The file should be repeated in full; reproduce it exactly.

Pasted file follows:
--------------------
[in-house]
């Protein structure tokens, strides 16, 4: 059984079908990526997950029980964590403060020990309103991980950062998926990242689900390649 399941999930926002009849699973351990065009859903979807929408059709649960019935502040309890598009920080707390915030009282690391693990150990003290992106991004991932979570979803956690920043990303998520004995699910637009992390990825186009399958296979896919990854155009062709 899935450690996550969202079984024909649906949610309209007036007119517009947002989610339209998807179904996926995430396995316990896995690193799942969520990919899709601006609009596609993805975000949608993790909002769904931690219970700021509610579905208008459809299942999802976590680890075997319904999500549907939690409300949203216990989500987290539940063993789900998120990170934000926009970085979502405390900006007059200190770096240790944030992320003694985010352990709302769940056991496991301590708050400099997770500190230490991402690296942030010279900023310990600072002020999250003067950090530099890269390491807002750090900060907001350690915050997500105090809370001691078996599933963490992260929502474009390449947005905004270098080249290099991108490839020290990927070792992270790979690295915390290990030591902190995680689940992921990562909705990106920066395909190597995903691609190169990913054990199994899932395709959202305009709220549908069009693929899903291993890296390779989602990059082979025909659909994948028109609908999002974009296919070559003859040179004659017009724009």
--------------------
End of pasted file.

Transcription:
[in-house]
């Protein structure tokens, strides 16, 4: 059984079908990526997950029980964590403060020990309103991980950062998926990242689900390649 399941999930926002009849699973351990065009859903979807929408059709649960019935502040309890598009920080707390915030009282690391693990150990003290992106991004991932979570979803956690920043990303998520004995699910637009992390990825186009399958296979896919990854155009062709 899935450690996550969202079984024909649906949610309209007036007119517009947002989610339209998807179904996926995430396995316990896995690193799942969520990919899709601006609009596609993805975000949608993790909002769904931690219970700021509610579905208008459809299942999802976590680890075997319904999500549907939690409300949203216990989500987290539940063993789900998120990170934000926009970085979502405390900006007059200190770096240790944030992320003694985010352990709302769940056991496991301590708050400099997770500190230490991402690296942030010279900023310990600072002020999250003067950090530099890269390491807002750090900060907001350690915050997500105090809370001691078996599933963490992260929502474009390449947005905004270098080249290099991108490839020290990927070792992270790979690295915390290990030591902190995680689940992921990562909705990106920066395909190597995903691609190169990913054990199994899932395709959202305009709220549908069009693929899903291993890296390779989602990059082979025909659909994948028109609908999002974009296919070559003859040179004659017009724009």